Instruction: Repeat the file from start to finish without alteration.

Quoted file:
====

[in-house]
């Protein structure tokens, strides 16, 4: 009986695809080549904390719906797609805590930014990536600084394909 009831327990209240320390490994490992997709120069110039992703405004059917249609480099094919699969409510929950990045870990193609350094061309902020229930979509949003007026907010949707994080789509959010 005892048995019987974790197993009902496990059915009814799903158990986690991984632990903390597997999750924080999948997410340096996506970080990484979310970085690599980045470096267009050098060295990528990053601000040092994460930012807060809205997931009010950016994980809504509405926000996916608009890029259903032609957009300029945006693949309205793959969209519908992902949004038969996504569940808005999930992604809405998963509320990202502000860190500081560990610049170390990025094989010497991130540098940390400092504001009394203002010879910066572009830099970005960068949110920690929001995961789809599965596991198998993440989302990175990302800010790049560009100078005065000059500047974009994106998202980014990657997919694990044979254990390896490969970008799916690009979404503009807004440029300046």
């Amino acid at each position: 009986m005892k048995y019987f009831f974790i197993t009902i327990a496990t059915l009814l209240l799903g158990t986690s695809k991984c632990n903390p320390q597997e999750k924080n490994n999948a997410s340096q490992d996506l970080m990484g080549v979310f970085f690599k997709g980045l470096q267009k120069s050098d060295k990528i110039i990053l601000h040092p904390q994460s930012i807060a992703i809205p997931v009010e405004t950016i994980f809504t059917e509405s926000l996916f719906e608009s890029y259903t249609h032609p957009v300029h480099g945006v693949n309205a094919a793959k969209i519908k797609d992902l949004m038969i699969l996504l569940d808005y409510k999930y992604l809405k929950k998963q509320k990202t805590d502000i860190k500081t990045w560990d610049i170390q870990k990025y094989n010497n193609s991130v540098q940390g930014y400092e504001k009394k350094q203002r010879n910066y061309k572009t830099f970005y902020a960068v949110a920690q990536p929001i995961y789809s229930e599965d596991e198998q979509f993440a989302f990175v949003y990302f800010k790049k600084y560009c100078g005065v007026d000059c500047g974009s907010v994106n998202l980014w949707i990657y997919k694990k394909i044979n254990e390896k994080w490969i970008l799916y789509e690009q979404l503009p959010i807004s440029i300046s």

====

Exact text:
[in-house]
């Protein structure tokens, strides 16, 4: 009986695809080549904390719906797609805590930014990536600084394909 009831327990209240320390490994490992997709120069110039992703405004059917249609480099094919699969409510929950990045870990193609350094061309902020229930979509949003007026907010949707994080789509959010 005892048995019987974790197993009902496990059915009814799903158990986690991984632990903390597997999750924080999948997410340096996506970080990484979310970085690599980045470096267009050098060295990528990053601000040092994460930012807060809205997931009010950016994980809504509405926000996916608009890029259903032609957009300029945006693949309205793959969209519908992902949004038969996504569940808005999930992604809405998963509320990202502000860190500081560990610049170390990025094989010497991130540098940390400092504001009394203002010879910066572009830099970005960068949110920690929001995961789809599965596991198998993440989302990175990302800010790049560009100078005065000059500047974009994106998202980014990657997919694990044979254990390896490969970008799916690009979404503009807004440029300046």
């Amino acid at each position: 009986m005892k048995y019987f009831f974790i197993t009902i327990a496990t059915l009814l209240l799903g158990t986690s695809k991984c632990n903390p320390q597997e999750k924080n490994n999948a997410s340096q490992d996506l970080m990484g080549v979310f970085f690599k997709g980045l470096q267009k120069s050098d060295k990528i110039i990053l601000h040092p904390q994460s930012i807060a992703i809205p997931v009010e405004t950016i994980f809504t059917e509405s926000l996916f719906e608009s890029y259903t249609h032609p957009v300029h480099g945006v693949n309205a094919a793959k969209i519908k797609d992902l949004m038969i699969l996504l569940d808005y409510k999930y992604l809405k929950k998963q509320k990202t805590d502000i860190k500081t990045w560990d610049i170390q870990k990025y094989n010497n193609s991130v540098q940390g930014y400092e504001k009394k350094q203002r010879n910066y061309k572009t830099f970005y902020a960068v949110a920690q990536p929001i995961y789809s229930e599965d596991e198998q979509f993440a989302f990175v949003y990302f800010k790049k600084y560009c100078g005065v007026d000059c500047g974009s907010v994106n998202l980014w949707i990657y997919k694990k394909i044979n254990e390896k994080w490969i970008l799916y789509e690009q979404l503009p959010i807004s440029i300046s």